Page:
“Mexican food is gathering importance in the U.S. We are living through a time when it is being revalued, and that is really exciting as a cook,” Gabriela Camara said in an article for VICE.
Coming from a home that values the culture behind every meal, it is insulting to realize how people can very easily look down upon our food.
Not just for me, but for many Mexican families who have had to adapt to an American lifestyle, we feel that our food, because of the history and the stories behind it, should be valued for all its worth.
Guadalupe Barajas, a Mexican woman who has been living in California for more than 40 years, feels proud that not only does her food taste delicious, but it can “unite her family and bring them closer together.”
For her, what she makes in the kitchen and how it has a positive impact on her family is more important than anything else. The idea of being able to unite people under one roof to eat foods like, “carne de puerco, tacos enrollados, tacos dorados, birria y pozole,” is what makes her happy and that is all that matters.
For the Mexican community, a meal is not only for nourishment, but it is a way to break down barriers between different cultures.
For Maria Barrera, a graduate from the Culinary Institute of America, she feels that “the problem at least in this country is that when people think about Mexican food all they think about is tacos. All they think about is Tex-Mex food, they think about chimichangas, they think about chalupas. People make it seem as if that is all we have. When there are things like mole, that can take up to 500 days to make and is undervalued.”
The thing is, The point Barrera makes is so valid. In this country when we think of Mexican food we always refer back to tacos, rice, and beans. Never do we consider the varieties of food and even the different ethnic groups who correspond with Mexico.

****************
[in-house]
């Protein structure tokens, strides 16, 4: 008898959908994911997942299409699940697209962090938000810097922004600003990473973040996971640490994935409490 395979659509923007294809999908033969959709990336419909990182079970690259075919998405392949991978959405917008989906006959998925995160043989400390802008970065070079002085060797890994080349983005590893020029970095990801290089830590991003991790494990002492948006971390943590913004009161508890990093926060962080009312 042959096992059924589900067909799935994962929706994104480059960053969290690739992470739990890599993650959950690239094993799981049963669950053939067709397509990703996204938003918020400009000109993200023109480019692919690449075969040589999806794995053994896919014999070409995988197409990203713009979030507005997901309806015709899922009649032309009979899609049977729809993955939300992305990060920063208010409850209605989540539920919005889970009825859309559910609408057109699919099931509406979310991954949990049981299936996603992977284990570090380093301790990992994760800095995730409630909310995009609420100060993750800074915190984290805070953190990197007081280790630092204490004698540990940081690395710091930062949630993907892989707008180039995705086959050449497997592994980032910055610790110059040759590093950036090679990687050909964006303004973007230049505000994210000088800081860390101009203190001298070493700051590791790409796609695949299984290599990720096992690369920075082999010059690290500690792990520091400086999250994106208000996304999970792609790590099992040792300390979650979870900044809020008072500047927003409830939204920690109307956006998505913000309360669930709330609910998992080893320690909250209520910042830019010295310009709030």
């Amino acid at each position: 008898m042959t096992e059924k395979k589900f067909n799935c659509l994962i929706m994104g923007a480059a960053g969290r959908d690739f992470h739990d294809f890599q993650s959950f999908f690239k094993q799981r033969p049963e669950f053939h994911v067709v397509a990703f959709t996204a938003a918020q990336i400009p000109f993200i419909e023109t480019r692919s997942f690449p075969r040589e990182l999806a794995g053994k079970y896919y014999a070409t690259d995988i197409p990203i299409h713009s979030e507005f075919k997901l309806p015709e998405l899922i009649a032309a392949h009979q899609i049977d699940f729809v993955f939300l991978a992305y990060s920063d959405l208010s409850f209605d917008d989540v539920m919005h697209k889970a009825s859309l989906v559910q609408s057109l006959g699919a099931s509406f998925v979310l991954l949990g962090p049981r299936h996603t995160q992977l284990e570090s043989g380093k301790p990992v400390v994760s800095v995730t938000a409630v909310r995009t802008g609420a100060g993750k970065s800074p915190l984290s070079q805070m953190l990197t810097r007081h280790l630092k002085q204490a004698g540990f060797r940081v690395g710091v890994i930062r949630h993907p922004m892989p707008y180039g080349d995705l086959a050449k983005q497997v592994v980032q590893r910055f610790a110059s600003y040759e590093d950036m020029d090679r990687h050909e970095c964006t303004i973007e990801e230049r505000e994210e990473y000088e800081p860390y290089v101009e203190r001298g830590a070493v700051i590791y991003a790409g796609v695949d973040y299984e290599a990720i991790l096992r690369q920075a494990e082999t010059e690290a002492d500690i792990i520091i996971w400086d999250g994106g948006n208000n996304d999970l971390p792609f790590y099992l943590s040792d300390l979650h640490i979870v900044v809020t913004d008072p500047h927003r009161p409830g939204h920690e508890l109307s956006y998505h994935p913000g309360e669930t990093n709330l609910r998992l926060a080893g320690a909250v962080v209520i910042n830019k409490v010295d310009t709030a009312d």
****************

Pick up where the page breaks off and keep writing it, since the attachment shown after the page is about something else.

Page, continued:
In Mexico, we have the Nahuas, descendants of the Aztecs, Mayas, Zapotecos, Mixtecos, Totonacas, Purepechas and more. There are so many different types of Mexicans and yet were all categorized under tacos and burritos.
Why is that we can proudly identify others by their most expensive or “sophisticated” meals but we are all okay with putting “Mexican” under an umbrella and saying yeah they make good tacos, but I think that is about it?
Gabriela Aguirre, a self-made Mexican chef, believes that Mexican food deserves a higher value, not only because there are so many steps involved into making it, but because the process of cultivating the land and transporting the ingredients used is not something anyone can do.
This ties into to another issue, why do we get so offended when we have to pay more than three dollars for a pound of grapes but are totally okay with knowing that people who cultivate and work these fields, still are not getting paid or receiving the benefits they have earned?
From my perspective, I have been able to see how something that takes awhile to prepare can encourage community and communication even there is a barrier.
Motions and simple words like “spicy” or “muy bueno” can unite people from different cultures and that is what I have been able to see through Mexican food.
Do I think it is underpriced for all the hard work it takes to be made? Yes.
But do I feel that there is more to it than just a price? Of course.
The idea of bringing people together and allowing others to take part in one’s culture can be a valuable experience for others. Being able to celebrate and distinguish a group of people for their accomplishments is what we should be there to do.
Instead of undervaluing one’s unique differences we should appreciate them and value them for all their worth.
As we continue to progress, we can only hope that Mexican food will be able to branch out and not only be associated with tacos but everything else it has to offer.